Scores of female church workers were massacred last month as they sought refuge at a church in the central South Sudanese town of Bor.
The women, several of whom were elderly, had fled rebel attacks to
hide in the St Andrew's Episcopal Church compound, when rebels descended
on them, raping several of them before shooting them at close range.
"The women were from different parishes in the diocese and had
converged in the church compound when they were killed," the Anglican
Bishop of Bor, Ruben Akurdit Ngong, told World Watch Monitor by
telephone from Bor. "This is very painful. They destroyed most of the
churches in the diocese, but God is with us."
Five of the women – Dorcas Abuol Bouny and Akut Mayem Yar, both 72,
Tabitha Akuang, 60, and Mary Alek Akech and Martha Agok Mabior, both 70 –
worked as pastors in the church. A prominent lay leader, Agel Mabior,
72, was also killed.
"They were all clergy. They all worked at the church. They did
different jobs, [including] Bible reading," South Sudanese Anglican
Archbishop Daniel Deng Bul told local reporters.
South Sudan has been in turmoil since December 15, when a dispute
within the army sparked fierce fighting in the capital city, Juba.
Fighting spread quickly across the country and soon took on an ethnic
dimension after President Salva Kiir alleged that his former
vice-president, Riek Machar, was planning a coup.
The fighting has pitted army forces loyal to President Kiir, who is a
member of the Dinka tribe, against rebel forces aligned to Machar, a
member of the Nuer tribe.
The Dinka tribe is the largest in South Sudan; the Nuer is the second
largest and boasts a deadly tribal militia known as the 'White Army'
because its fighters rub white ash, extracted from burnt cow dung, over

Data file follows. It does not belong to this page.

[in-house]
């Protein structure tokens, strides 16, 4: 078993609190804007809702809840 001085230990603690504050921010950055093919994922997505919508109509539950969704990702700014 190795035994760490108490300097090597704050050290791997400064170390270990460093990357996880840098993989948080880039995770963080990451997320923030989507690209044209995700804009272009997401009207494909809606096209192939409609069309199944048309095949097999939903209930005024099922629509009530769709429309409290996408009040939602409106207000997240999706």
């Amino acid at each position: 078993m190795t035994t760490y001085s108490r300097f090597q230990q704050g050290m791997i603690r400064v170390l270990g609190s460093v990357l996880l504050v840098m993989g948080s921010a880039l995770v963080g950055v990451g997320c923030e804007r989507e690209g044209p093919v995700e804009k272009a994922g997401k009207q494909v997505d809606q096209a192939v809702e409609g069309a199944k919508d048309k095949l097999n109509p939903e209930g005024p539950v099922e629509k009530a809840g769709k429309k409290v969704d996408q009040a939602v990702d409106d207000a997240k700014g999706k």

The White Army's main role in the community historically has been to
raid cattle and protect the community, but recently it has transformed
into a militia used for political gain.
The White Army is suspected to have carried out the massacre of the
women and more than 2,500 others in Bor, a largely Dinka town.
"I believe the White Army attacked and killed the women hiding in the
church compound. It is very disturbing to know they were abused before
being killed," Reverend Mark Akec-Cien, deputy general secretary of the
South Sudan Council of Churches, told World Watch Monitor by telephone.
"I don't think they were killed because they are Christians. The
militia had also attacked, looted and destroyed shops, businesses, homes
and other churches."
Since the conflict erupted, several churches have been attacked and
looted, and pastors harassed, according to Akec-Cien. In Malakal, in the
north of the country, the St Francis Catholic Church compound was
attacked and looted in mid-January, and the priest robbed.
Anglican and Evangelical churches were also looted.
The most affected areas are the north-eastern states of Jonglei,
Unity and Upper Nile. Bor, the headquarters of Jonglei State, was
totally destroyed, with houses, food stores, shops, banks and churches
burnt down and looted, according to the Episcopal Church of Sudan.
The United Nations said on February 5 that up to 7 million people,
nearly two thirds of the country's population, were at risk of some
level of food insecurity, with 3.7 million facing emergency or acute
levels. About 900,000 people have fled their homes since December.
Although the conflict is largely viewed in ethic terms, church
leaders have called for peace and reconciliation, and stressed that the
roots of the crisis are political. Both the army and rebel forces have
been accused of abuses.